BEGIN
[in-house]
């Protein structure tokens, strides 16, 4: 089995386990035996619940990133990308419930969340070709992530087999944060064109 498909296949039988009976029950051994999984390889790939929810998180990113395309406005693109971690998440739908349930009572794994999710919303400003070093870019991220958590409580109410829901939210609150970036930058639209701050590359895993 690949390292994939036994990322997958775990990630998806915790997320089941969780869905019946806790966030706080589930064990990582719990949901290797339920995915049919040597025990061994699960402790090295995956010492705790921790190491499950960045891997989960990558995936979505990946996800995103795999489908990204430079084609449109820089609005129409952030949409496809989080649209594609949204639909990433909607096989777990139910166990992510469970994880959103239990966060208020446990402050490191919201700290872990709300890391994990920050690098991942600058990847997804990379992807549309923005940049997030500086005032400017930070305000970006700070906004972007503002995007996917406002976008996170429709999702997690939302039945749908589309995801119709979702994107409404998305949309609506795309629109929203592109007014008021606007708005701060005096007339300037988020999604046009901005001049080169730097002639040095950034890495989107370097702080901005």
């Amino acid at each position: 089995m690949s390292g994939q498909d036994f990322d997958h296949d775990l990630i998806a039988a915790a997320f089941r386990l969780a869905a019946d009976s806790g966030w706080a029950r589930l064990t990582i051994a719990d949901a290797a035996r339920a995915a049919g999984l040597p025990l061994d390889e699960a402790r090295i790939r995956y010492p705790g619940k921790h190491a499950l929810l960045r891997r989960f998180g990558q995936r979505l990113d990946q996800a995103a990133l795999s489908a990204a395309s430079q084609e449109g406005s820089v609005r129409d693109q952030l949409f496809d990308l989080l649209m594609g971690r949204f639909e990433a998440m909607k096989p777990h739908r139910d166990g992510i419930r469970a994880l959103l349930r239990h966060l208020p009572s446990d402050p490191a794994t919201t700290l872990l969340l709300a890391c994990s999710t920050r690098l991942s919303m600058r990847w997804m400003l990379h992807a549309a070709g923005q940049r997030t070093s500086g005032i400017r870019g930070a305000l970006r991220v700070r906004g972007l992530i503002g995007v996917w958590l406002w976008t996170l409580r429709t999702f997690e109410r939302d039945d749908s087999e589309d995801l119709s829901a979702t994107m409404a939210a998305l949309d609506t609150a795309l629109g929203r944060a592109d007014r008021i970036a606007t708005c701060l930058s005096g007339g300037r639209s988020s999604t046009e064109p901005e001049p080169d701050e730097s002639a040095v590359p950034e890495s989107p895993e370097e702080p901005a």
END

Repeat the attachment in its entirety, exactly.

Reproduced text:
[in-house]
């Protein structure tokens, strides 16, 4: 089995386990035996619940990133990308419930969340070709992530087999944060064109 498909296949039988009976029950051994999984390889790939929810998180990113395309406005693109971690998440739908349930009572794994999710919303400003070093870019991220958590409580109410829901939210609150970036930058639209701050590359895993 690949390292994939036994990322997958775990990630998806915790997320089941969780869905019946806790966030706080589930064990990582719990949901290797339920995915049919040597025990061994699960402790090295995956010492705790921790190491499950960045891997989960990558995936979505990946996800995103795999489908990204430079084609449109820089609005129409952030949409496809989080649209594609949204639909990433909607096989777990139910166990992510469970994880959103239990966060208020446990402050490191919201700290872990709300890391994990920050690098991942600058990847997804990379992807549309923005940049997030500086005032400017930070305000970006700070906004972007503002995007996917406002976008996170429709999702997690939302039945749908589309995801119709979702994107409404998305949309609506795309629109929203592109007014008021606007708005701060005096007339300037988020999604046009901005001049080169730097002639040095950034890495989107370097702080901005």
């Amino acid at each position: 089995m690949s390292g994939q498909d036994f990322d997958h296949d775990l990630i998806a039988a915790a997320f089941r386990l969780a869905a019946d009976s806790g966030w706080a029950r589930l064990t990582i051994a719990d949901a290797a035996r339920a995915a049919g999984l040597p025990l061994d390889e699960a402790r090295i790939r995956y010492p705790g619940k921790h190491a499950l929810l960045r891997r989960f998180g990558q995936r979505l990113d990946q996800a995103a990133l795999s489908a990204a395309s430079q084609e449109g406005s820089v609005r129409d693109q952030l949409f496809d990308l989080l649209m594609g971690r949204f639909e990433a998440m909607k096989p777990h739908r139910d166990g992510i419930r469970a994880l959103l349930r239990h966060l208020p009572s446990d402050p490191a794994t919201t700290l872990l969340l709300a890391c994990s999710t920050r690098l991942s919303m600058r990847w997804m400003l990379h992807a549309a070709g923005q940049r997030t070093s500086g005032i400017r870019g930070a305000l970006r991220v700070r906004g972007l992530i503002g995007v996917w958590l406002w976008t996170l409580r429709t999702f997690e109410r939302d039945d749908s087999e589309d995801l119709s829901a979702t994107m409404a939210a998305l949309d609506t609150a795309l629109g929203r944060a592109d007014r008021i970036a606007t708005c701060l930058s005096g007339g300037r639209s988020s999604t046009e064109p901005e001049p080169d701050e730097s002639a040095v590359p950034e890495s989107p895993e370097e702080p901005a």